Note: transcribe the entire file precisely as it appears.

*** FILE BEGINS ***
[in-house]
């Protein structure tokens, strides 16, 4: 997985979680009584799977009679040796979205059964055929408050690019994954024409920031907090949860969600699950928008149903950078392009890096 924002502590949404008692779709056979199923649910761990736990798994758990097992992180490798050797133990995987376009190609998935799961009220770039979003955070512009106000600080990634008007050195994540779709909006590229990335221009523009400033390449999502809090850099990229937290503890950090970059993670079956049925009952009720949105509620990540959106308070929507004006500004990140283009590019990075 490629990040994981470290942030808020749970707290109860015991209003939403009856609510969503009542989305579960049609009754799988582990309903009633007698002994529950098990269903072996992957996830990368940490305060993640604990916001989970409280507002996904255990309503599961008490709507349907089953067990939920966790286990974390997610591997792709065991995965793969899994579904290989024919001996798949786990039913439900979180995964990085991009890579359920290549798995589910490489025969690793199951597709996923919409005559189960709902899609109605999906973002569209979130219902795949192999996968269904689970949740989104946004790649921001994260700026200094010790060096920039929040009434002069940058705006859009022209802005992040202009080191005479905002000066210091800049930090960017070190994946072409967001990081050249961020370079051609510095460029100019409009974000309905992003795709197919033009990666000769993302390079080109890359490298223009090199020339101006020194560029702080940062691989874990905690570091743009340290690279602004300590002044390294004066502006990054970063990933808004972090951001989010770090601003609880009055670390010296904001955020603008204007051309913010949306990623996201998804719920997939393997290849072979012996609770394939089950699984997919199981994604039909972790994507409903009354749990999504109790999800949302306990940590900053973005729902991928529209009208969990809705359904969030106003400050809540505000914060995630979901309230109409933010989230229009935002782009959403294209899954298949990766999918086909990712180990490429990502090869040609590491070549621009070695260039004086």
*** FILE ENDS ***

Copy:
[in-house]
């Protein structure tokens, strides 16, 4: 997985979680009584799977009679040796979205059964055929408050690019994954024409920031907090949860969600699950928008149903950078392009890096 924002502590949404008692779709056979199923649910761990736990798994758990097992992180490798050797133990995987376009190609998935799961009220770039979003955070512009106000600080990634008007050195994540779709909006590229990335221009523009400033390449999502809090850099990229937290503890950090970059993670079956049925009952009720949105509620990540959106308070929507004006500004990140283009590019990075 490629990040994981470290942030808020749970707290109860015991209003939403009856609510969503009542989305579960049609009754799988582990309903009633007698002994529950098990269903072996992957996830990368940490305060993640604990916001989970409280507002996904255990309503599961008490709507349907089953067990939920966790286990974390997610591997792709065991995965793969899994579904290989024919001996798949786990039913439900979180995964990085991009890579359920290549798995589910490489025969690793199951597709996923919409005559189960709902899609109605999906973002569209979130219902795949192999996968269904689970949740989104946004790649921001994260700026200094010790060096920039929040009434002069940058705006859009022209802005992040202009080191005479905002000066210091800049930090960017070190994946072409967001990081050249961020370079051609510095460029100019409009974000309905992003795709197919033009990666000769993302390079080109890359490298223009090199020339101006020194560029702080940062691989874990905690570091743009340290690279602004300590002044390294004066502006990054970063990933808004972090951001989010770090601003609880009055670390010296904001955020603008204007051309913010949306990623996201998804719920997939393997290849072979012996609770394939089950699984997919199981994604039909972790994507409903009354749990999504109790999800949302306990940590900053973005729902991928529209009208969990809705359904969030106003400050809540505000914060995630979901309230109409933010989230229009935002782009959403294209899954298949990766999918086909990712180990490429990502090869040609590491070549621009070695260039004086």